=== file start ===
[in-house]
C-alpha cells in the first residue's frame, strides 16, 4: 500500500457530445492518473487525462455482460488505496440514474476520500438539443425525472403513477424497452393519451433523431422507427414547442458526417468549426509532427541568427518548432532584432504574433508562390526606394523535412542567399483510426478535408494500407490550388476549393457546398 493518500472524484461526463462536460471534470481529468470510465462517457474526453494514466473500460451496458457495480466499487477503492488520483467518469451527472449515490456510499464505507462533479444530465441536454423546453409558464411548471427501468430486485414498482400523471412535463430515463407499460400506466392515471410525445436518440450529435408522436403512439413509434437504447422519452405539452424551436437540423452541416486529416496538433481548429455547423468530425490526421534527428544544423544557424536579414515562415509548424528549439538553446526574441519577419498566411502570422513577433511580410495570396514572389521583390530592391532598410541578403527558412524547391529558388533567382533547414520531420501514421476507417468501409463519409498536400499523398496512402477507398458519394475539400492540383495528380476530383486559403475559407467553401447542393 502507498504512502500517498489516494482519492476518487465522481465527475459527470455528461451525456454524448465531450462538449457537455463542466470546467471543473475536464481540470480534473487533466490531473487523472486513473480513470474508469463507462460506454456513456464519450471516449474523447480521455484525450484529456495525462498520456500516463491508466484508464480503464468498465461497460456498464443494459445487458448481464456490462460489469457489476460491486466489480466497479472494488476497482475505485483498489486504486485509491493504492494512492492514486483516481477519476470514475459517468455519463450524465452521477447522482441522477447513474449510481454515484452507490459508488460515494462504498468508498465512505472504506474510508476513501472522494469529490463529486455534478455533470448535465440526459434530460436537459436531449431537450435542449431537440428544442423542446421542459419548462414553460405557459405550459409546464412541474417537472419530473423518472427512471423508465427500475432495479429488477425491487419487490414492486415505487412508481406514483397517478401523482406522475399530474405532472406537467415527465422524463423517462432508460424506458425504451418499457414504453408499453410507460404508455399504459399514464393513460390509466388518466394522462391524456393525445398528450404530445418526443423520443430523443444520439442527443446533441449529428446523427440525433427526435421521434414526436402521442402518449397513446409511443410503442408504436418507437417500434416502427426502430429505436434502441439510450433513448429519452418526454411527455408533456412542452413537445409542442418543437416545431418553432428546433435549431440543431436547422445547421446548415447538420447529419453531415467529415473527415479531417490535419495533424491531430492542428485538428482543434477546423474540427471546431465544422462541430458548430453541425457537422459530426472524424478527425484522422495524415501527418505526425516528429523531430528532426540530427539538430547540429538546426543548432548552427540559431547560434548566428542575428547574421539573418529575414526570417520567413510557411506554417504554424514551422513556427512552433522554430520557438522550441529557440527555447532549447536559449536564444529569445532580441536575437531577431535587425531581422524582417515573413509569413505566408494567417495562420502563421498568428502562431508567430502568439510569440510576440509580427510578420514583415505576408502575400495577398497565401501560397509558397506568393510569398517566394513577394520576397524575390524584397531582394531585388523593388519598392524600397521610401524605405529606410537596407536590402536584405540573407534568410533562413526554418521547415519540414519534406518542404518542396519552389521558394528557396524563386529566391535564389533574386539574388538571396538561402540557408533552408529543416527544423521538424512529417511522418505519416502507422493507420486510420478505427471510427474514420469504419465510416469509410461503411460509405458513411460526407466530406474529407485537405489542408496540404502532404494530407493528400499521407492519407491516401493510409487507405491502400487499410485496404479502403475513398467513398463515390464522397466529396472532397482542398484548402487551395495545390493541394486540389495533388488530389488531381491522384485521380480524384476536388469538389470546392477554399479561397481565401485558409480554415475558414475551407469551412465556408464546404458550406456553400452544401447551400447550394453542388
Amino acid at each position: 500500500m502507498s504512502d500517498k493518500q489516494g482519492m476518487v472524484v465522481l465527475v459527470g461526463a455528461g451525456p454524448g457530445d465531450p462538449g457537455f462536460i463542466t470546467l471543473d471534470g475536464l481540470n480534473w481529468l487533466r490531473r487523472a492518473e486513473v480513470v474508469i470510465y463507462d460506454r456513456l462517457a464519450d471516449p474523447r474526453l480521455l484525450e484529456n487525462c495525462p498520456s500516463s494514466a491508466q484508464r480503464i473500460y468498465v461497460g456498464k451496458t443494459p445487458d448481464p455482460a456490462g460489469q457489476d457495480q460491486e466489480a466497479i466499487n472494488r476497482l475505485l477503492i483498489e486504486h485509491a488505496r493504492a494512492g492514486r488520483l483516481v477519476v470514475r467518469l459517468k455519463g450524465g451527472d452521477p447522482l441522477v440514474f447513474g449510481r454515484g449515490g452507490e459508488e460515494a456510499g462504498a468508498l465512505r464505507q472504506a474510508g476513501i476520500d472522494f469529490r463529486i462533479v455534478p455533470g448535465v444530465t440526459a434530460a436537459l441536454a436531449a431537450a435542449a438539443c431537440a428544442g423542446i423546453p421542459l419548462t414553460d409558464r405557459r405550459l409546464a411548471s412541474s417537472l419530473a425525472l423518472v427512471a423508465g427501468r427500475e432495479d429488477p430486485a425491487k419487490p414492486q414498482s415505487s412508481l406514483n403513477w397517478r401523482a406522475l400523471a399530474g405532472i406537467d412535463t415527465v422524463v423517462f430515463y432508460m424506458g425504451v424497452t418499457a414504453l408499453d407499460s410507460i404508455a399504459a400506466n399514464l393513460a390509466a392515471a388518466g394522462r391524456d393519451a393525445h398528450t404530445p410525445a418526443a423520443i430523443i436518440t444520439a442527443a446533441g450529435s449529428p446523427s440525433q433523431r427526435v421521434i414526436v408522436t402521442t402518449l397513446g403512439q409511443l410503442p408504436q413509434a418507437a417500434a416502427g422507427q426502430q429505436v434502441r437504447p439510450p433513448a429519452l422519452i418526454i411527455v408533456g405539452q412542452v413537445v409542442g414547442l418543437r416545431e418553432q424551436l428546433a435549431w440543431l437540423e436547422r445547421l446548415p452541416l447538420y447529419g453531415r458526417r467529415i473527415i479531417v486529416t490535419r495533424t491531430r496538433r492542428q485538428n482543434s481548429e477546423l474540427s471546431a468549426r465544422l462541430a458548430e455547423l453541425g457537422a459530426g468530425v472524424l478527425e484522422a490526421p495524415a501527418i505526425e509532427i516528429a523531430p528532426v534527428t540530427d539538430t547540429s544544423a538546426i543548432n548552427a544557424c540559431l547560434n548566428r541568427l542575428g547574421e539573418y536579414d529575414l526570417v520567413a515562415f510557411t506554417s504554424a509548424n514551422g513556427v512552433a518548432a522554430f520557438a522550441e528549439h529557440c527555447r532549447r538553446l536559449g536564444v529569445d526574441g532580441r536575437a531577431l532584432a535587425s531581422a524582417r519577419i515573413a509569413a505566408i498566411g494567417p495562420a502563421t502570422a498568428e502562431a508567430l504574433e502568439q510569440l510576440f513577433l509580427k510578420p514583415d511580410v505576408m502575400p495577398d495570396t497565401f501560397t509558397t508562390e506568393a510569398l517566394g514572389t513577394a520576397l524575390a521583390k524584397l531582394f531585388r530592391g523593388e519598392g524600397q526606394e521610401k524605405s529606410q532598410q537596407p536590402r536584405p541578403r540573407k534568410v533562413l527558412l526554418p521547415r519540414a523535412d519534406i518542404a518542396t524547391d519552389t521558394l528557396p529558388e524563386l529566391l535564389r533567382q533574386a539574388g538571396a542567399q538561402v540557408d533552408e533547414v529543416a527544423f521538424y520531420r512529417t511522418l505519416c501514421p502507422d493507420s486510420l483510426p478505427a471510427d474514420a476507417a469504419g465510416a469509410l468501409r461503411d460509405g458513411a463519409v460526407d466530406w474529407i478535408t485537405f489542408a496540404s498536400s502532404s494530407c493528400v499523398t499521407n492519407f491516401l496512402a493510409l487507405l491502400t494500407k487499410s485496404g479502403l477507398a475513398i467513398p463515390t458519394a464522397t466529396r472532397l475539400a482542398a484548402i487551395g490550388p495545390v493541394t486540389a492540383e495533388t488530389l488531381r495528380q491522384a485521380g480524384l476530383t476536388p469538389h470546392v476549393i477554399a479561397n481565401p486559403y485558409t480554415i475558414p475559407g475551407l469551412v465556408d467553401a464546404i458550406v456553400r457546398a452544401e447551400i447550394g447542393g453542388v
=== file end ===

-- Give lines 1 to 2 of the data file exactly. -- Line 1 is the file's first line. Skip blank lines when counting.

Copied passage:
[in-house]
C-alpha cells in the first residue's frame, strides 16, 4: 500500500457530445492518473487525462455482460488505496440514474476520500438539443425525472403513477424497452393519451433523431422507427414547442458526417468549426509532427541568427518548432532584432504574433508562390526606394523535412542567399483510426478535408494500407490550388476549393457546398 493518500472524484461526463462536460471534470481529468470510465462517457474526453494514466473500460451496458457495480466499487477503492488520483467518469451527472449515490456510499464505507462533479444530465441536454423546453409558464411548471427501468430486485414498482400523471412535463430515463407499460400506466392515471410525445436518440450529435408522436403512439413509434437504447422519452405539452424551436437540423452541416486529416496538433481548429455547423468530425490526421534527428544544423544557424536579414515562415509548424528549439538553446526574441519577419498566411502570422513577433511580410495570396514572389521583390530592391532598410541578403527558412524547391529558388533567382533547414520531420501514421476507417468501409463519409498536400499523398496512402477507398458519394475539400492540383495528380476530383486559403475559407467553401447542393 502507498504512502500517498489516494482519492476518487465522481465527475459527470455528461451525456454524448465531450462538449457537455463542466470546467471543473475536464481540470480534473487533466490531473487523472486513473480513470474508469463507462460506454456513456464519450471516449474523447480521455484525450484529456495525462498520456500516463491508466484508464480503464468498465461497460456498464443494459445487458448481464456490462460489469457489476460491486466489480466497479472494488476497482475505485483498489486504486485509491493504492494512492492514486483516481477519476470514475459517468455519463450524465452521477447522482441522477447513474449510481454515484452507490459508488460515494462504498468508498465512505472504506474510508476513501472522494469529490463529486455534478455533470448535465440526459434530460436537459436531449431537450435542449431537440428544442423542446421542459419548462414553460405557459405550459409546464412541474417537472419530473423518472427512471423508465427500475432495479429488477425491487419487490414492486415505487412508481406514483397517478401523482406522475399530474405532472406537467415527465422524463423517462432508460424506458425504451418499457414504453408499453410507460404508455399504459399514464393513460390509466388518466394522462391524456393525445398528450404530445418526443423520443430523443444520439442527443446533441449529428446523427440525433427526435421521434414526436402521442402518449397513446409511443410503442408504436418507437417500434416502427426502430429505436434502441439510450433513448429519452418526454411527455408533456412542452413537445409542442418543437416545431418553432428546433435549431440543431436547422445547421446548415447538420447529419453531415467529415473527415479531417490535419495533424491531430492542428485538428482543434477546423474540427471546431465544422462541430458548430453541425457537422459530426472524424478527425484522422495524415501527418505526425516528429523531430528532426540530427539538430547540429538546426543548432548552427540559431547560434548566428542575428547574421539573418529575414526570417520567413510557411506554417504554424514551422513556427512552433522554430520557438522550441529557440527555447532549447536559449536564444529569445532580441536575437531577431535587425531581422524582417515573413509569413505566408494567417495562420502563421498568428502562431508567430502568439510569440510576440509580427510578420514583415505576408502575400495577398497565401501560397509558397506568393510569398517566394513577394520576397524575390524584397531582394531585388523593388519598392524600397521610401524605405529606410537596407536590402536584405540573407534568410533562413526554418521547415519540414519534406518542404518542396519552389521558394528557396524563386529566391535564389533574386539574388538571396538561402540557408533552408529543416527544423521538424512529417511522418505519416502507422493507420486510420478505427471510427474514420469504419465510416469509410461503411460509405458513411460526407466530406474529407485537405489542408496540404502532404494530407493528400499521407492519407491516401493510409487507405491502400487499410485496404479502403475513398467513398463515390464522397466529396472532397482542398484548402487551395495545390493541394486540389495533388488530389488531381491522384485521380480524384476536388469538389470546392477554399479561397481565401485558409480554415475558414475551407469551412465556408464546404458550406456553400452544401447551400447550394453542388